A bad actor “spoofs” a Medicare phone number to call potential victims and asks for verification of personal data to make it appear that the call is legitimate. The caller has already obtained the target’s name, address, phone number and date of birth, in most cases. Once identity and some general health information is established to make the senior feel comfortable sharing sensitive information, the caller asks for a Medicare card number or a “red, white and blue card” number. This is information that Medicare would NEVER request since it’s already on file; it’s the hallmark of a scam phone call. DON’T FALL FOR IT.

Tips to help protect yourself or a senior loved one:

  • Remember that Medicare—and other legitimate companies—will never contact anyone and request a Medicare number or other personal information.
  • When in doubt, ask to call the person back at their direct number. A fraudster will usually hang up because they’re unlikely to convince someone who’s skeptical, and call is no longer worth the time.
  • A legitimate entity will always respect a customer's desire for privacy and security. If the caller is persistent and pushy, the senior should hang up and call Medicare at 1-800-MEDICARE (800-633-4227) to report the fraud.

Another scam to be aware is a twist on the gift card scam. When the imposter scammer calls pretending to be a relative in need of money (like a grandchild in jail) or a "government agency" needing a fee, instead of asking for a gift card purchase the caller asks for cash and says they'll send a "courier" to get the money. If this happens, the potential victim should call 911 to report the scam/attempted theft.

This information is provided by partner organization SafeSeniors. For more information about the Medicare card scam, visit the SafeSeniors website. A list of current scams targeting senior populations can also be found on their scam alerts page.

Reporting Concerns

Seniors are also often targeted by a family member or friend to bilk them of money in cases of elder abuse. For more information about how to spot and report elder abuse and exploitation, see above content.


Most of us are aware that we shouldn’t answer calls from unknown numbers. But what about those that appear on caller ID from familiar numbers, such as local organizations or financial institutions? Criminals are becoming more sophisticated in implementing the latest technology to impersonate—or “spoof”—phone numbers of legitimate businesses to disguise their identity and ultimately gain access to personal information for fraudulent purposes.

You may not be able to tell right away if an incoming call is spoofed, but caution is always recommended. Here are some guidelines to help keep the scammers from getting your information:

  • If you get a call from someone who claims to represent Service 1 FCU, another company you do business with, or a government agency, you can hang up and call the phone number on your account statement, in the phone book, or on the company's or government agency's website to verify the authenticity of the request. Businesses with which you hold accounts don’t need to call and “verify” your information since they already have it on file. Service 1 FCU will never contact you via an unsolicited call or email asking for your personal information such as account number, Social Security Number or other identifying information.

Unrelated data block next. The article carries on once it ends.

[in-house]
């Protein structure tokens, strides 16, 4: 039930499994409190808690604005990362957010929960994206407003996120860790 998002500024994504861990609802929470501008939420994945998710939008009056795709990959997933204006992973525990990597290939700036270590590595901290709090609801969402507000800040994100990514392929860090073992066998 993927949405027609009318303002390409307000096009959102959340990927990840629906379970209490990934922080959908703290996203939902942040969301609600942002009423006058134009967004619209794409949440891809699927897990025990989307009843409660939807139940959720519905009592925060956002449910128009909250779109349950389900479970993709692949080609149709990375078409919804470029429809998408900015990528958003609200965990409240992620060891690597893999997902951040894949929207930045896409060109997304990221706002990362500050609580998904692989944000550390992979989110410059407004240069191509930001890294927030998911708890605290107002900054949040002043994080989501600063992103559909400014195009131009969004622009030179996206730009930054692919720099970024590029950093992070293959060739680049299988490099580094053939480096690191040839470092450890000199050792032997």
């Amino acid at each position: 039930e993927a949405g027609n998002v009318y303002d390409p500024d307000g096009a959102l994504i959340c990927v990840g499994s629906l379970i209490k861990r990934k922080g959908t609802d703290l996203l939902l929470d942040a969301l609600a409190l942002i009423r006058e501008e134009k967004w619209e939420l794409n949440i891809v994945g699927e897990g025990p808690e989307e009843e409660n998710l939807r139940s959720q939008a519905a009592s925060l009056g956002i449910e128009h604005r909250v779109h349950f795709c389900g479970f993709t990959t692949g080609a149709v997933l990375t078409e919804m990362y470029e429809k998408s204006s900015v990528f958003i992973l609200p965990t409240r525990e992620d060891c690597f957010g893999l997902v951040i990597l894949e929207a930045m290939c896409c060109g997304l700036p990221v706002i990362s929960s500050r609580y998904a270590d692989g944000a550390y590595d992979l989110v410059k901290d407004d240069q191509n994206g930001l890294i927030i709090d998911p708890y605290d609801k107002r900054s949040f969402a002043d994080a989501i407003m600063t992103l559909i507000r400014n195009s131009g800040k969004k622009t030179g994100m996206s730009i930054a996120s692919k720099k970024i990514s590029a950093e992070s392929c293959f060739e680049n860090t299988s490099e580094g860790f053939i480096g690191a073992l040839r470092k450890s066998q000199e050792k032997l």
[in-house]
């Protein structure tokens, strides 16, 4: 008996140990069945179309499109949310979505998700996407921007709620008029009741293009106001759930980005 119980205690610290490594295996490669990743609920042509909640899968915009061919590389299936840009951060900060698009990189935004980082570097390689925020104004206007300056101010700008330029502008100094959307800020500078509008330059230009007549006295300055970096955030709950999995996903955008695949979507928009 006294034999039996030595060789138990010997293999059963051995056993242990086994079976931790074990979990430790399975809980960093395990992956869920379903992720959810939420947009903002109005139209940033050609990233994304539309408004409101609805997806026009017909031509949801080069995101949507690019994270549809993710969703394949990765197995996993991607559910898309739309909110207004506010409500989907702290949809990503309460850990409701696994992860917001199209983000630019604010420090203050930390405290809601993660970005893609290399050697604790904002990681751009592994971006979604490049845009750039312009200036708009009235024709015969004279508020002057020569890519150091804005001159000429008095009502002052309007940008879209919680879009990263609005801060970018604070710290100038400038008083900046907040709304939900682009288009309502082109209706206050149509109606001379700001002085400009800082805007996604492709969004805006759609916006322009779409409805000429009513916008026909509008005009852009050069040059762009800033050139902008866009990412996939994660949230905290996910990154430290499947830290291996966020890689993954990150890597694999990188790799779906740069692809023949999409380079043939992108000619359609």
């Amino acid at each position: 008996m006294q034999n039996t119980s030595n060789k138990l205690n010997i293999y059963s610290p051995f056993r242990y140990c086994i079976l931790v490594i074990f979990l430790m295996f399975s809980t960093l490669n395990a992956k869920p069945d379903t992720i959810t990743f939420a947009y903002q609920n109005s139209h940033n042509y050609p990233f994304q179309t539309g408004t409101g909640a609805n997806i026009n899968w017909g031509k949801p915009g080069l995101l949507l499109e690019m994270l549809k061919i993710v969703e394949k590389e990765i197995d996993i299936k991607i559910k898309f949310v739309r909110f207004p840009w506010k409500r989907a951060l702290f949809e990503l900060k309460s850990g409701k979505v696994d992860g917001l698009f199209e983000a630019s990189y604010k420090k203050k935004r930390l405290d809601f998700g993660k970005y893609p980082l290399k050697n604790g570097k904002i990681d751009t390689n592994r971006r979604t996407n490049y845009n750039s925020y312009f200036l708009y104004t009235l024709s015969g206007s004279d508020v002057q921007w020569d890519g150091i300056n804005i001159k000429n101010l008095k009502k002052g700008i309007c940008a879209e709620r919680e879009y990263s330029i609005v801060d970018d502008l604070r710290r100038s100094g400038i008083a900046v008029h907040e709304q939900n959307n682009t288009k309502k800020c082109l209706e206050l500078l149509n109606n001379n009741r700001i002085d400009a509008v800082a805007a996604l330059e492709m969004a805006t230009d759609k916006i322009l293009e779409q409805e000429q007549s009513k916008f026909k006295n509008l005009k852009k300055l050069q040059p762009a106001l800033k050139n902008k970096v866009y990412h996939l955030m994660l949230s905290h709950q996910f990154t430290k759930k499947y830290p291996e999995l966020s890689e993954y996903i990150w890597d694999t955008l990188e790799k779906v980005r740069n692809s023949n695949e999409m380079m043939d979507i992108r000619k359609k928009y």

• Never give out personal information such as account numbers, Social Security numbers, mother's maiden names, passwords or other identifying information in response to unexpected calls or if you are at all suspicious.
  • Use caution if you are being pressured or threatened for information. Legitimate businesses will not resort to scare tactics.
  • If you answer a call and the caller—or a recording known as a robocall—asks you to hit a button to stop getting the calls or respond with a “yes” or “no” answer, just hang up. Scammers often use these tricks to identify potential targets and to record your voice agreeing to something that can potentially be used as permission for unauthorized activity (usually something that bilks you out of money).
  • Don't answer calls from unknown numbers. An individual or legitimate business that needs to reach you will leave a voicemail message.

Visit the FCC website for more information about spoofing. If you think you've been the victim of a spoofing scam, you can file a complaint with the FCC. If you have questions, call your local Service 1 FCU branch or our toll-free line at (800) 879.9697.


We've received several reports of members/consumers being contacted by someone posing as Mastercard falsely notifying them that their card has been locked. The caller will request the cardholder's 16-digit credit card number to "verify" the account to be unlocked. Please be aware that THIS IS A SCAM. Mastercard and Service 1 FCU will NEVER contact you and ask for your card number (this is information Mastercard will already have on file). The call may be automated (robocall), directing the recipient to enter their card number or select a number to reach a "fraud or security department."

Please DO NOT give out any personal information to a caller for an inquiry that you did not initiate, no matter how legitimate or professional the caller seems. If you receive such a call, ask to have a callback number from the caller, then hang up and report the incident. You can also contact your credit card company by calling the number on the back of the card. If you suspect fraudulent activity, you can lock your card(s) immediately within the Service 1 FCU mobile app under "More," then "Manage My Cards."

Apple App store Google play store

Click here for more information about how to recognize and avoid a credit card telephone scam.


Thieves place a small, nearly undectable, electronic device on card readers at public ATMs, gas pumps, and even self-checkout registers at retail stores, that secretly records-or "skims"-the data stored on the magnetic stripe. Tiny hidden cameras then record users entering PIN codes, which gives thieves everything they need to make counterfeit cards using the stolen information (or use it to go on an online shopping spree).